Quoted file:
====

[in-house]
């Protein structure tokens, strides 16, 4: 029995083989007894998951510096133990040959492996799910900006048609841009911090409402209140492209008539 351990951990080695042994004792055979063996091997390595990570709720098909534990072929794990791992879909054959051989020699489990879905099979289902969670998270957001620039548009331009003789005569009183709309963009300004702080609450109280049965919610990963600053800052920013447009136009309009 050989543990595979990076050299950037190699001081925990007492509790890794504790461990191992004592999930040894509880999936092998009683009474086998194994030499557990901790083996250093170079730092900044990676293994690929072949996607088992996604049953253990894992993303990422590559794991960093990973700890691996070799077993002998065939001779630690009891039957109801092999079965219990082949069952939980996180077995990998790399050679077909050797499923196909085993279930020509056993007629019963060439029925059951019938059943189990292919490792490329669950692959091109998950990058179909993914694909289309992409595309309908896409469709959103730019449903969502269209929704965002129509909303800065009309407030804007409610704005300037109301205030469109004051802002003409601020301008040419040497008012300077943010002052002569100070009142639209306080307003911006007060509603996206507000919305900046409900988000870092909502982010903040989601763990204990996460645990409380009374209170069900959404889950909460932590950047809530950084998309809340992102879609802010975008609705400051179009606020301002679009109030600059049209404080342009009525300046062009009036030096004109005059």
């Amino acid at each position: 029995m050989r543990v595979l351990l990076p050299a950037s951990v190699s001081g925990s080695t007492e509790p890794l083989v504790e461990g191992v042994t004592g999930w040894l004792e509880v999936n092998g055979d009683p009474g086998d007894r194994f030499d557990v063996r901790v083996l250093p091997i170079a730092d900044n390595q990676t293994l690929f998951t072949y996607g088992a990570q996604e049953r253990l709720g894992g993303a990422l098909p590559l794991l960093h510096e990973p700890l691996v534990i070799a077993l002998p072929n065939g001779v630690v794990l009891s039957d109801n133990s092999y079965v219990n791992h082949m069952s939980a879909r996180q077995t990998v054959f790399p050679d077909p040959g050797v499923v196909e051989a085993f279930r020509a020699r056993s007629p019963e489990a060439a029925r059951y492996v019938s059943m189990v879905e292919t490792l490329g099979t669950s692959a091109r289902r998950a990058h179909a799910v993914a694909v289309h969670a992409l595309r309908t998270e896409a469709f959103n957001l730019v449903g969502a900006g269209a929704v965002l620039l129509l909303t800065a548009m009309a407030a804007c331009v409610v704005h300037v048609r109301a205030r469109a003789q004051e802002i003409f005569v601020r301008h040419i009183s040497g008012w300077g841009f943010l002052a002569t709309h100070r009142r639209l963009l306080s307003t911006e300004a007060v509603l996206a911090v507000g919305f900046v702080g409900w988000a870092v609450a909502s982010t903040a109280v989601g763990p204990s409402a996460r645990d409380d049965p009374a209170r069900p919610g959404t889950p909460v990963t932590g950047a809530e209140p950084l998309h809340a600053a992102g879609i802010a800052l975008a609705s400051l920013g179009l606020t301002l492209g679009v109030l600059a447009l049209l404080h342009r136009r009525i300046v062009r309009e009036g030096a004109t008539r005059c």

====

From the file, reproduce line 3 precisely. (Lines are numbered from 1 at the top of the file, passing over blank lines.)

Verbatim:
């Amino acid at each position: 029995m050989r543990v595979l351990l990076p050299a950037s951990v190699s001081g925990s080695t007492e509790p890794l083989v504790e461990g191992v042994t004592g999930w040894l004792e509880v999936n092998g055979d009683p009474g086998d007894r194994f030499d557990v063996r901790v083996l250093p091997i170079a730092d900044n390595q990676t293994l690929f998951t072949y996607g088992a990570q996604e049953r253990l709720g894992g993303a990422l098909p590559l794991l960093h510096e990973p700890l691996v534990i070799a077993l002998p072929n065939g001779v630690v794990l009891s039957d109801n133990s092999y079965v219990n791992h082949m069952s939980a879909r996180q077995t990998v054959f790399p050679d077909p040959g050797v499923v196909e051989a085993f279930r020509a020699r056993s007629p019963e489990a060439a029925r059951y492996v019938s059943m189990v879905e292919t490792l490329g099979t669950s692959a091109r289902r998950a990058h179909a799910v993914a694909v289309h969670a992409l595309r309908t998270e896409a469709f959103n957001l730019v449903g969502a900006g269209a929704v965002l620039l129509l909303t800065a548009m009309a407030a804007c331009v409610v704005h300037v048609r109301a205030r469109a003789q004051e802002i003409f005569v601020r301008h040419i009183s040497g008012w300077g841009f943010l002052a002569t709309h100070r009142r639209l963009l306080s307003t911006e300004a007060v509603l996206a911090v507000g919305f900046v702080g409900w988000a870092v609450a909502s982010t903040a109280v989601g763990p204990s409402a996460r645990d409380d049965p009374a209170r069900p919610g959404t889950p909460v990963t932590g950047a809530e209140p950084l998309h809340a600053a992102g879609i802010a800052l975008a609705s400051l920013g179009l606020t301002l492209g679009v109030l600059a447009l049209l404080h342009r136009r009525i300046v062009r309009e009036g030096a004109t008539r005059c």